By the looks of it, tech giants, including Apple Inc. (NASDAQ:AAPL) and Google Inc (NASDAQ:GOOG) (NASDAQ:GOOGL), are going to be on the hook for hundreds of millions, if not billions of dollars worth of damages for colluding in hiring practices. Lawyers representing up to 64,000 employees are seeking $3 billion dollars in damages over what they allege were lost wages.
Apparently (allegedly), a group of Silicon Valley’s most powerful companies made arrangements amongst themselves not to pursue employees from other firms. Under the agreement, companies would not actively recruit or hire from other companies. While some recruiting and poaching did occur, companies apparently worked together to limit such activities.
ValueWalk's Raul Panganiban interviews Dan Pipitone, co-founder of TradeZero America, and discusses his recent study on retail investing trends. Q1 2021 hedge fund letters, conferences and more The following is a computer generated transcript and may contain some errors. Interview with TradeZero America's Dan Pipitone ValueWalk's ValueTalks ·
Besides Apple Inc. (NASDAQ:AAPL) and Google Inc (NASDAQ:GOOG) (NASDAQ:GOOGL), The Walt Disney Company (NYSE:DIS)’s Pixar unit, Intuit Inc. (NASDAQ:INTU), Lucasfilm, and Adobe Systems Incorporated (NASDAQ:ADBE) are all named into the suit. Combined, these companies represent many of the biggest and most powerful firms in Silicon Valley, so their collusion in any such activities would almost certainly impact market prices.
The lawsuit claims that the anti-hiring practices were carried out between 2005 and 2009.
Hiring practices: An industry of insiders
Tech talent is relatively limited, meaning that if left to market forces competition for talent could be fierce. Companies then had considerable incentive to limit hiring amongst themselves and thus suppress wages.
It appears that the deals were brokered quietly and behind the scenes using industry insiders, such as Bill Campbell, who was the Chair of Intuit and also a close advisor to Steve Jobs. While antitrust laws prevent people from serving on the chair of competing companies, it is not so easy to regulate interaction between top level executives.
Mr. Campbell apparently acted as a go-between for Apple Inc. (NASDAQ:AAPL), Intuit Inc. (NASDAQ:INTU), and other companies, helping to put into place the anti-hiring agreements. Apparently, it started when Steve Jobs called Google Inc (NASDAQ:GOOG) (NASDAQ:GOOGL)’s executives to threaten them with “war” as Google was then considering hiring some of Apple’s employees. Mr. Campbell was sent to “make peace” between the two companies.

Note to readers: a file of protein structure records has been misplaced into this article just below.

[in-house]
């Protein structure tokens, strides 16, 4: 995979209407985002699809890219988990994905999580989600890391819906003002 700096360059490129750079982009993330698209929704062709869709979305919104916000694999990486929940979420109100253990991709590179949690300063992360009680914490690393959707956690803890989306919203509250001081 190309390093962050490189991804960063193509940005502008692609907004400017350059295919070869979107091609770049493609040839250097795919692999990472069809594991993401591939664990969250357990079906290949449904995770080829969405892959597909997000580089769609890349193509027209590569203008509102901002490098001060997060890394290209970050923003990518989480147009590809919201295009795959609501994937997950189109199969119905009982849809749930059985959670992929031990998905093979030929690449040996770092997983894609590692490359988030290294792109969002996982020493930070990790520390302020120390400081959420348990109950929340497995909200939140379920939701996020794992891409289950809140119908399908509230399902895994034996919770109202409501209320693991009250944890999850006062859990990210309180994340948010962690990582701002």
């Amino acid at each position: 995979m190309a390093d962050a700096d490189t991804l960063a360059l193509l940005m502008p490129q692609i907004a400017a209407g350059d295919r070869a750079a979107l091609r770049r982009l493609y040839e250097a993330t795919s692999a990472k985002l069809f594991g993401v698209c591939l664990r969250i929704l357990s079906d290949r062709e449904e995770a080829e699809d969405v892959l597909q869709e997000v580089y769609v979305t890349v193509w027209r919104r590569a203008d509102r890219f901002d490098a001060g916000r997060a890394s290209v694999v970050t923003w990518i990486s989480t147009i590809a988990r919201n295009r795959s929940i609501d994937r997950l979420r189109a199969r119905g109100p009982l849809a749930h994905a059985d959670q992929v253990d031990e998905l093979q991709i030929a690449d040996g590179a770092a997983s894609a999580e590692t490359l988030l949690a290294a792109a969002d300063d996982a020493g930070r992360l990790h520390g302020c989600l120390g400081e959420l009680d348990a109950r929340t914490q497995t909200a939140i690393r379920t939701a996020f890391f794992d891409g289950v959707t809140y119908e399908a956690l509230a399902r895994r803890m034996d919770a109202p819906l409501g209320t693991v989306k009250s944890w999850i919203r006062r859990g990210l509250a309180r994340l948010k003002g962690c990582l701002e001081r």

Instead of making peace, however, it appears that the companies instead forged an alliance. After Steve Jobs’ threat, several companies appear to have come to the conclusion that restricted hiring was good for all parties (except for the employees) involved.
Hiring practices: Why companies can’t collude
Some are questioning why the companies are being sued in the first place. After all, they were only protecting their own interests and trying to ensure the health and well-being of their company. The reason why the government works so hard to protect against such collusion is rooted in a basic understand of economics.
Collusion is considered a major issue for free market economies. According to basic economic laws, resources are best allocated when markets, not the government or companies themselves, are able to determine prices. When governments get overly involved in markets, there is a high tendency towards price distortions and inefficiency.
When companies interfere with markets, they tend to inflate final prices for customers, and lower business costs, such as employee wages. In this case, the Silicon Valley leaders were apparently trying to suppress wages, making it cheaper for them. Doing so would certainly keep costs lower for the companies themselves.
The problem with this is that it suppresses the wages of employees too and prevents them from receiving their fair market value. This results in exploitation and prevents workers from receiving the wage they deserve, which in term can result in a lower quality of life.
Hiring practices: Facebook denied “Friend” request
One company refused to join the hiring club, the then-new kid on the the block Facebook. According to court documents, Facebook refused to play the game and instead actively sought to poach talent from rival companies.
Facebook Inc (NASDAQ:FB)’s COO Sheryl Sandburg claims that she was approached by a Google Inc (NASDAQ:GOOG) (NASDAQ:GOOGL) executive with the offer to limit hiring and recruiting activities between the two companies, but claims that she rebuffed the offer.
Hiring practices: Settlement could be reached
Reportedly, a settlement might be reached for as low as $20 million dollars. Given that the current suit is for $3 billion dollars and that standing anti-trust laws could cause this amount to be tripled, the $20 million dollar sum seems absurdly low.
A judge is currently considering the offer and potential settlement. Whether or not he will accept it, given its low dollar value, remains to be seen. The courts could chose to trial next month in order to take a stronger stand against collusion and set precedence.